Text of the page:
Bananas Flambe




Introduction: Bananas Flambe

About: In a world where the blind leads the blind, who do you follow?

Yes, I know it's Flambé, but ibles won't allow special characters in the title!

Few deserts look so complicated, turn as many heads, taste as amazing, and are as deceptively easy as flambé ...anything. 

I promise, this is super easy, super delicious, and will grab LOTS of attention at a party or dinner for loved ones.

Sidenote:  All the pictures and videos for this instructable were shot with a refreshed battery that was nearly dead to start with using this technique!

Step 1: Ingredients / Materials

Makes 2 servings, it's best to make in small batches as it's way easier to control a smaller pan.  (and more spectacular when you light it on fire several times if you have lots of people to serve!) 

Frankly, the measurements don't really matter, so long as they're roughly right --  I didn't measure anything - and it always turns out!

  • 1 large banana *see notes
  • about a quarter cup of butter (margarine would work)
  • about a quarter-to-half cup of Brown/Golden sugar
  • 1 lemon, a little rind and juice (makes many servings from 1 lemon)
  • Cinnamon to taste
  • Liquor: about 1 oz. I used Brandy, but Rum would work. 
  • Quality Vanilla Ice Cream (not pictured)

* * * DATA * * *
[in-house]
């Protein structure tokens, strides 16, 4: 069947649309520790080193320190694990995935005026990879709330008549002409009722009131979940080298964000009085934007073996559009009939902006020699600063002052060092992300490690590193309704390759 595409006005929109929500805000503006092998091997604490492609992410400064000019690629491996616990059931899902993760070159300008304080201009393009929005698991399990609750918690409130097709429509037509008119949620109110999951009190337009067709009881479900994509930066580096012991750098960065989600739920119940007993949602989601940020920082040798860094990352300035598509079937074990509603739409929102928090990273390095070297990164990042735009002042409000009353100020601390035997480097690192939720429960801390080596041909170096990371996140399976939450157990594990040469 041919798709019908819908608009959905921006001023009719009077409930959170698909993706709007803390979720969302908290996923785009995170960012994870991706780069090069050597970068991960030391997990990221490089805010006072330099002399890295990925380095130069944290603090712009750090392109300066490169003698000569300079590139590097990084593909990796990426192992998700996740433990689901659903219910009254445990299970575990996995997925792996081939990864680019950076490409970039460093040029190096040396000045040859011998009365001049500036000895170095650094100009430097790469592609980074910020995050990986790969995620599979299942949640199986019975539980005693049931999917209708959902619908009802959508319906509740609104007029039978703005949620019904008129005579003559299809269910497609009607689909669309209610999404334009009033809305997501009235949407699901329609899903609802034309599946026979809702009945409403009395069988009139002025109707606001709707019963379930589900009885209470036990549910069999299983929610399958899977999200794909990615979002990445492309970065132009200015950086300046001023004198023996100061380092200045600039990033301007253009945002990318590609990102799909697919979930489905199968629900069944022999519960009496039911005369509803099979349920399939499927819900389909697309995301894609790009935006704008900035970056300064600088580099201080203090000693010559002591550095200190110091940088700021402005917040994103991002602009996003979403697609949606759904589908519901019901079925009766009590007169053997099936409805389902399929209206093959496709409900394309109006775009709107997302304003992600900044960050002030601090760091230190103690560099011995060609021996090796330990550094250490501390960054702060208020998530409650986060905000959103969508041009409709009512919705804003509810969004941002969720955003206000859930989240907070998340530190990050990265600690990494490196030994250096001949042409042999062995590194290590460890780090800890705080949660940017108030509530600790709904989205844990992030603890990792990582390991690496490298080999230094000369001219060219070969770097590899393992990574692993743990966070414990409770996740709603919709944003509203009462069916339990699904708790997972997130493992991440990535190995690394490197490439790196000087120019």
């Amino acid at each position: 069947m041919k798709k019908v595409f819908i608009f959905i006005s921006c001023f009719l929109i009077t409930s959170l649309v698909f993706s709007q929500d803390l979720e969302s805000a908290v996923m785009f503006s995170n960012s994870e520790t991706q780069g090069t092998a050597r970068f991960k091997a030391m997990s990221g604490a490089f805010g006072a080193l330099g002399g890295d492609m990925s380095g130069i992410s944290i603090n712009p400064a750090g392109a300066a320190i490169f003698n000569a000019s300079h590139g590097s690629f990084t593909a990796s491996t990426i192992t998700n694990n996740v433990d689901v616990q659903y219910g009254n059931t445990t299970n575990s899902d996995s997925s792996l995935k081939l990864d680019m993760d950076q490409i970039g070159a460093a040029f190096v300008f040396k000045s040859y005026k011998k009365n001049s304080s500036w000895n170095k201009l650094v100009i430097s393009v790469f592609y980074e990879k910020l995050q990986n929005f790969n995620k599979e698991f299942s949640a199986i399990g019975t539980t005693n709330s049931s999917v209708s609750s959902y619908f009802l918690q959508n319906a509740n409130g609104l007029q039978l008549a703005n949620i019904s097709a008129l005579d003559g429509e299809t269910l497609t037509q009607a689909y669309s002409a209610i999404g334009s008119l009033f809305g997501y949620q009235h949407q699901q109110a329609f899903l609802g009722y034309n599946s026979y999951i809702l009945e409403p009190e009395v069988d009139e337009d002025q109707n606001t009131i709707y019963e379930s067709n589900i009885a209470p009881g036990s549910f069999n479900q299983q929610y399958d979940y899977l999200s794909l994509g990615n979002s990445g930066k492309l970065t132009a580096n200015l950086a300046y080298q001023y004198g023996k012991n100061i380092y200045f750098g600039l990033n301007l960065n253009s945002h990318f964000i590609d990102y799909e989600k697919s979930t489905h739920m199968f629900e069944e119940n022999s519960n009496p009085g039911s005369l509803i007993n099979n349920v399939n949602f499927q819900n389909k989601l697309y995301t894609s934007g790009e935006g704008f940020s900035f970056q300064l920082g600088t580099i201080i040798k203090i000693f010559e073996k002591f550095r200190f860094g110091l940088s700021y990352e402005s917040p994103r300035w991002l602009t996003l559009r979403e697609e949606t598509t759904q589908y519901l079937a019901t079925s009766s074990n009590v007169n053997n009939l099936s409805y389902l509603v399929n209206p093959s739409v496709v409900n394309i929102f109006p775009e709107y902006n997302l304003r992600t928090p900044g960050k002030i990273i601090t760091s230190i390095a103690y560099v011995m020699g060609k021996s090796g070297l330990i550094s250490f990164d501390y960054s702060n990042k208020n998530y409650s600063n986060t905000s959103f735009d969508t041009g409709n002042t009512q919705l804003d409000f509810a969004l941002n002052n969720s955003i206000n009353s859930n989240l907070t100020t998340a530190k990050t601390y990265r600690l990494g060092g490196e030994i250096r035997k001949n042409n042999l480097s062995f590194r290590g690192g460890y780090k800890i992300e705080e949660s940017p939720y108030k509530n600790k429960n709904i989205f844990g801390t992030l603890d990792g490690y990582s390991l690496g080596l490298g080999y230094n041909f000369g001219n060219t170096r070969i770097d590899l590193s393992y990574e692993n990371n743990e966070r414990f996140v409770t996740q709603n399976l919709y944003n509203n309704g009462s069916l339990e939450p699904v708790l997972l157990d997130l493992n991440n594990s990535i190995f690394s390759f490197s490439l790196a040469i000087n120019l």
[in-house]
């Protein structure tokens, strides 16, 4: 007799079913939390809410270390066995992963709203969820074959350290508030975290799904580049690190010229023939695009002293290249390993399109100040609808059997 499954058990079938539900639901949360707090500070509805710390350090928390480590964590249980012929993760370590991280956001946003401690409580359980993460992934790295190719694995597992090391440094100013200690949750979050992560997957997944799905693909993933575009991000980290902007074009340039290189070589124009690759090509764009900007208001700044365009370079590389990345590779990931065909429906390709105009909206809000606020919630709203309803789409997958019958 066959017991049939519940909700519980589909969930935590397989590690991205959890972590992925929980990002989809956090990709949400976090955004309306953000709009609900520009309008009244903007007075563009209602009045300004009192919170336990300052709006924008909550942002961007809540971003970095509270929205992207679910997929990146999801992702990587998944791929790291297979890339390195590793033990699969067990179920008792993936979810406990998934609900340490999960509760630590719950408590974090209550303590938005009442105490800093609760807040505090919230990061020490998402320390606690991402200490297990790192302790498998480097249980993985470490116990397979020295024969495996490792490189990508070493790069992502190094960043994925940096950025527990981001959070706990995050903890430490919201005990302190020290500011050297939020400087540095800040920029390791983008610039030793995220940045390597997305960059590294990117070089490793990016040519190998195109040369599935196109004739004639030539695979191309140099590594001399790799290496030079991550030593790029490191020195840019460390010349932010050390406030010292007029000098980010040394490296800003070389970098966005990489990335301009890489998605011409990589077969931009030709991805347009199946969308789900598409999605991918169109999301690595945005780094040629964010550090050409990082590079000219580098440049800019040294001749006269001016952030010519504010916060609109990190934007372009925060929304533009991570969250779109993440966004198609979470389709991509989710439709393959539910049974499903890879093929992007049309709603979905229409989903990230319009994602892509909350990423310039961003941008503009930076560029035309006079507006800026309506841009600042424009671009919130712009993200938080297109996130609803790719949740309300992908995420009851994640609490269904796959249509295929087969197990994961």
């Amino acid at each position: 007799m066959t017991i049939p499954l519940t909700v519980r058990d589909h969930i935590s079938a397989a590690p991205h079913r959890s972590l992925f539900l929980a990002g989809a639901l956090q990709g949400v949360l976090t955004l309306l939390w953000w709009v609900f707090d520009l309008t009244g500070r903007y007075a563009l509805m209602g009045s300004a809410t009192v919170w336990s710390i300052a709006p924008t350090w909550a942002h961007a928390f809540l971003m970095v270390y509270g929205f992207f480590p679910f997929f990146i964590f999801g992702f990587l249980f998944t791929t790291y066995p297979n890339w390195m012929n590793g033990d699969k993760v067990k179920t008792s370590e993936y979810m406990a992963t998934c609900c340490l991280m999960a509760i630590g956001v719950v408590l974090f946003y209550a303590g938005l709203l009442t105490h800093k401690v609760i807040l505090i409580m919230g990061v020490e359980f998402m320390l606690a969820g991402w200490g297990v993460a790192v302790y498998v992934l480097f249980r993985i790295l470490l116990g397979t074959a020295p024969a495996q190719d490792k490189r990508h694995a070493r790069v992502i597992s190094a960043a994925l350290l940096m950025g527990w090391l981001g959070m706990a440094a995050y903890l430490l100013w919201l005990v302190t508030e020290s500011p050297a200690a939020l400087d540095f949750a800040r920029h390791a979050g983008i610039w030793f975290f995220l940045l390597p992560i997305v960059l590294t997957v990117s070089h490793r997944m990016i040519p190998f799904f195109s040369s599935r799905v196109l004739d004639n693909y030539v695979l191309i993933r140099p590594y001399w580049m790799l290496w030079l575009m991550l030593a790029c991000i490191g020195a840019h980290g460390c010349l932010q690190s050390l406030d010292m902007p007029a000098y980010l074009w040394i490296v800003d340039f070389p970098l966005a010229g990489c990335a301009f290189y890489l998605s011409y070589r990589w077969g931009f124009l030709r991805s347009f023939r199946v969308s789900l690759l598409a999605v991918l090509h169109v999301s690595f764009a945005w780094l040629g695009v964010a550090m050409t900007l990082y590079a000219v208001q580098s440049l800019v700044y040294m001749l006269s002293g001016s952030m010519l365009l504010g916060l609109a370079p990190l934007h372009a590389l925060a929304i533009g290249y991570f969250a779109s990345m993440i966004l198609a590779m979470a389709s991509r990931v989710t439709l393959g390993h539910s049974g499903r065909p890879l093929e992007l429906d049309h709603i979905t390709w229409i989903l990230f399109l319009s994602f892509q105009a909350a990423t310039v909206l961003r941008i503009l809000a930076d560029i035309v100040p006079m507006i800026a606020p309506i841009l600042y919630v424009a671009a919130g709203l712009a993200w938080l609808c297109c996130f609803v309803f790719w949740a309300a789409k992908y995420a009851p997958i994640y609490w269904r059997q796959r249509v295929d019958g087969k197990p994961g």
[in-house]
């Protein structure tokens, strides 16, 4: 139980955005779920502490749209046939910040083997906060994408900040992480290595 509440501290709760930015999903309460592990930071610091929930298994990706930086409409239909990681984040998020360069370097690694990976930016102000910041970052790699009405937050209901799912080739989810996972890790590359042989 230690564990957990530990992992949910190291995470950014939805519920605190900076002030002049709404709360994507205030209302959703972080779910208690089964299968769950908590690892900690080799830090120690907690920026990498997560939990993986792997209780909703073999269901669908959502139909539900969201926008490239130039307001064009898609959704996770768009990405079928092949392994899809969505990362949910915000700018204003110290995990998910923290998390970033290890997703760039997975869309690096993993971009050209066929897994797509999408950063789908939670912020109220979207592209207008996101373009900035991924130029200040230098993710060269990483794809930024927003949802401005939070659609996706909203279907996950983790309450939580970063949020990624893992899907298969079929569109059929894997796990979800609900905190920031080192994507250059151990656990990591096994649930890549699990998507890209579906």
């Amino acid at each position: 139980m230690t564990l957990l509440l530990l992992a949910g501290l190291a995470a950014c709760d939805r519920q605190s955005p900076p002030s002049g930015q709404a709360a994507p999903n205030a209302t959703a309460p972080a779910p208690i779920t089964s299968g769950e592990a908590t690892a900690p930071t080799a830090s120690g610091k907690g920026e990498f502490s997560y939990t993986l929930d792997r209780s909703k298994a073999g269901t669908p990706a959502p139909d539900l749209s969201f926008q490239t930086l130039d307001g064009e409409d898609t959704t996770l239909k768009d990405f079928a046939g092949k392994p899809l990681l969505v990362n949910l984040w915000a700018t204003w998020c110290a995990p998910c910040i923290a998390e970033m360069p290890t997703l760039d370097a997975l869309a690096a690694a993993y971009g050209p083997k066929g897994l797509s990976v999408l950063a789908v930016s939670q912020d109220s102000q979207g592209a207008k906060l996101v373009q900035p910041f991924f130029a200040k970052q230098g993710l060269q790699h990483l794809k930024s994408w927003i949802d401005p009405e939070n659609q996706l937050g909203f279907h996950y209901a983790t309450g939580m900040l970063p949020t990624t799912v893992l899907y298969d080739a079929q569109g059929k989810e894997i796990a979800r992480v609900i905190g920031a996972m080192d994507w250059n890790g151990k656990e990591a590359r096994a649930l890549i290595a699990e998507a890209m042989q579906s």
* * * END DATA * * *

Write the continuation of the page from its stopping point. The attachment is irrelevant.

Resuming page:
Notes on banana ripeness -- I used bananas that still had veins of green - because I like them to have some texture after they're cooked. 
-Unripe (fully green) means it'll be bitter and woody, avoid (unless you like woody bananas)
-Under-ripe (some green) means the cooked product will be similar to 'soft ripe' raw, this is how I like them
-Ripe (fully yellow) means you'll have quite-soft finished product
-Overripe (dark yellow/brown) means you'll have soggy mush, use these for banana bread, they are no good here.

  • Stove of some sort, gas preferable -- see notes.
  • Heat-proof tools - something that won't melt. spatula/spoons/scoops
  • Small skillet
  • Cutlery close at hand
  • Zest grater
  • Good knives are handy
Notes on your stove choice:  I used gas because its a dream to cook with -- heat is instant, even, and when lighting your end product on fire, it's safer to have the flame ready to go -- rather than trying to use a lighter and singing your knucle hairs.

Step 2: Prep Your Work Area

This step is VITAL.  Once you start, you can't stop (easily) so be prepared!

It's best to be ready, rather than freak out when you have a hot pan smoking because you're missing one thing.  The beauty is there's so few ingredients, its not hard to be prepared.
Set up your work area with plenty of space to set down a hot pan or utensil, move things around, and be generally be ready for the unexpected.  You want everything in close reach, but not cluttered!

Obligatory warning:  This is liquid naplam we're working with, oil and sugar in a pan that we will be starting on fire -- tie back long hair, wear natural fibers (cottons/wools), and avoid synthetics.  Be ready with an appropriate extinguisher or box of baking soda for if it lights on fire before you add the flamable ingredients.

Step 3: Prep Your Ingredients

This one's easy also